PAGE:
japonisme: as in roses

02 October 2007

as in roses

There are many different meanings for red in every culture. It always means "blood" but even then it can be either blood shed heroically or the blood of a victim. In Asia, red is almost always good luck. Red (as with all colors) means different things depending upon the context in which it is used. In Japan, red ink is a traditional method of writing a letter than ends a relationship (like a dear

john, or a pink slip). A red sports car in the US might be thought of as a fun and "sexy" car, but if a middle-aged bald guy is driving it, it's seen as a pathetic display of male menopause. In most cultures, red is used to get attention. It's been a banner of revolution since the French Revolution (and probably before) and as a flag has become a symbol of populist, usually communist, revolts.

The Chinese, for example, have more than 30 single characters describing different kinds of red. Red of wine, red of silk, red of wood, red of meat.... Even more phrases are used to describe different levels of red. All these are not just about words, but how the meaning of colors evolves from daily life, not just for a single color RED. At least, we can know when is not a right time to use a color with right meaning

(wedding in Japanese uses white, while in Chinese is red.) 1

Colour was important in Hindu science and religion. For example, the spirit of red cloth, or redness itself, could combine with a person’s moral substance and transform it, such that a “red man” might be a sorcerer. Soldiers wore red turbans in battle, women wore red clothes and reddened their hands and hair during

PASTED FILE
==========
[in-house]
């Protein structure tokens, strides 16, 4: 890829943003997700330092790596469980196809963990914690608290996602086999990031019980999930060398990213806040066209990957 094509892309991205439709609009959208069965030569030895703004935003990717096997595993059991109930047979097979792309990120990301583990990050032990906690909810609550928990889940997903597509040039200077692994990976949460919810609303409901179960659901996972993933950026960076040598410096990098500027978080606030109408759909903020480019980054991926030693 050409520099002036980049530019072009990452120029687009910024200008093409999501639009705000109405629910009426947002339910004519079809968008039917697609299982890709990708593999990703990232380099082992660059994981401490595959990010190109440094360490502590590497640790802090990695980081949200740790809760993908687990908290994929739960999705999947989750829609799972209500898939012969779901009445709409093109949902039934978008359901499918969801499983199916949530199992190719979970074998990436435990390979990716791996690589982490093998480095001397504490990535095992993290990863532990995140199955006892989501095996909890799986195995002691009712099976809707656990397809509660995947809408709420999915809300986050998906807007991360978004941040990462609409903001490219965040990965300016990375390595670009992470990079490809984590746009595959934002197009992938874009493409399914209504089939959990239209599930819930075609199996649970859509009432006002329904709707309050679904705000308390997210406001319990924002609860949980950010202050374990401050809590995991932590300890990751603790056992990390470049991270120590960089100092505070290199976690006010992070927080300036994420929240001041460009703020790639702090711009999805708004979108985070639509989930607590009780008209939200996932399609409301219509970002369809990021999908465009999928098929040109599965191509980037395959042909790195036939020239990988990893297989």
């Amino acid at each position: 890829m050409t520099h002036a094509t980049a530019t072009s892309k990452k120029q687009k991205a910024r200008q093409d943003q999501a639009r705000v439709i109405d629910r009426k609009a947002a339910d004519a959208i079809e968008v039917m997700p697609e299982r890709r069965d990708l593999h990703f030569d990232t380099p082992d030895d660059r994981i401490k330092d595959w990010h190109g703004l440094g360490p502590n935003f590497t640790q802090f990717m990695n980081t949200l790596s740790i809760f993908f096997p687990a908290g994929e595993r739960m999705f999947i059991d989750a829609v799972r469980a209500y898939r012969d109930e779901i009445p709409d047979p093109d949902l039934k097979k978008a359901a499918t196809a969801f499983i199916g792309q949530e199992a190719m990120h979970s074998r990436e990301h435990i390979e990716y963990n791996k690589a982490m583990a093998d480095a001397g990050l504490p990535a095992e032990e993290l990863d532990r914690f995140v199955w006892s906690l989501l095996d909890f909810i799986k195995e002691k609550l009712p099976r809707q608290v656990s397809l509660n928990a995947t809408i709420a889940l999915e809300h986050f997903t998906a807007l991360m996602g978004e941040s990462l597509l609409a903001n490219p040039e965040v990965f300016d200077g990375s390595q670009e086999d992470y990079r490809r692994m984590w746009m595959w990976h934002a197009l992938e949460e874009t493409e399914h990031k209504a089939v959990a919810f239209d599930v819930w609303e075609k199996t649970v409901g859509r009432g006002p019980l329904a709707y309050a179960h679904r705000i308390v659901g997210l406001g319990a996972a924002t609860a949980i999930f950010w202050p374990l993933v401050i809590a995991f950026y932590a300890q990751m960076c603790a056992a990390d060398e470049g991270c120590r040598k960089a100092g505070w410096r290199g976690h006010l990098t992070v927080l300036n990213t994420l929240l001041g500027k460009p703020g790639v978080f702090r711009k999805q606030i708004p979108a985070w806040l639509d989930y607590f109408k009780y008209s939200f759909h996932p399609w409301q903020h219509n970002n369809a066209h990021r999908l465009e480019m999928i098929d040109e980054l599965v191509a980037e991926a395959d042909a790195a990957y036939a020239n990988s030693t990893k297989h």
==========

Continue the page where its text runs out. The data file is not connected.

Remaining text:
marriage or fertility festivals. Influenced by soldiers of the East India Company’s ‘red coats’, Indian rulers in the eighteenth century adopted scarlet English broadcloth to make their own armies more impressive. The ‘red coats’ were appropriate to the tra- ditional colour-coding of the Indian warrior classes, and the use of red serge spread from Nawab of Awadh’s 60,000 man army to those of his competitors and others. 2

Cultures and Meanings:

• Australian Aboriginals: Land, earth
• Celtic: Death, afterlife
• China: Good luck, celebration, summoning
• Cherokees: Success, triumph. Represents the East.
• Hebrew: Sacrifice, sin
• India: Purity
• South Africa: Color of mourning
• Russia: Bolsheviks and Communism
• Eastern: Worn by brides, happiness and prosperity
• Western: Excitement, danger, love, passion, stop, Christmas (with green), Valentine's Day
• Feng Shui: Yang, fire, good luck, money, respect, recognition, vitality
• Psychology: Stimulates brain wave activity, increases heart rate, increases blood pressure
• Roses: Love, respect - red and yellow together means

gaiety, joviality
• Stained Glass (Dante): Divine love, the Holy Spirit, courage, self-sacrifice, martyrdom. A warm, active color. 3


Red bibs, robes, scarfs, and caps are related to certain deities:

Monkey. Sannou Gongen. Expels Demons of Sickness; Deity of Fertility

Fox (Kitsune) is the
messenger of Oinari (Inari), Deity of Rice Harvest

Bindorabaradaja (J); Also called Binzuru (J). Pindola Bharadraja (Skt). Binzuru; Healer; Most Revered Arhat in Japan

Koyasu Kannon - The Child-Giving Bosatsu, Goddess of Mercy

Jizo and Koyasu Jizo - Patron of Children, Giver of Children

Daruma, Zen Patriarch, Protector Agains Illness, Bringer of Good Luck

Shishi Lion Dogs Guard the Gates to Shinto Shrines

The Nio Kings Guard the Gates to Buddhist Temples 4

Labels: , , , ,


Blogger harlequinpan said...

Although i don't really like the red, but this meaningful article and wonderful pictures still let me infatuated with it.

03 October, 2007 09:46  
Blogger lotusgreen said...

that's very interesting. red isn't my favorite color either, but for some reason i seemed to need to indulge in it.

on the other hand i too must admit that all of its subtle variations and their different impacts is interesting as well, i agree.

03 October, 2007 14:09  

Post a Comment

hi, and thanks so much for stopping by. i spend all too much time thinking my own thoughts about this stuff, so please tell me yours. i thrive on the exchange!

<< Home

newer posts older posts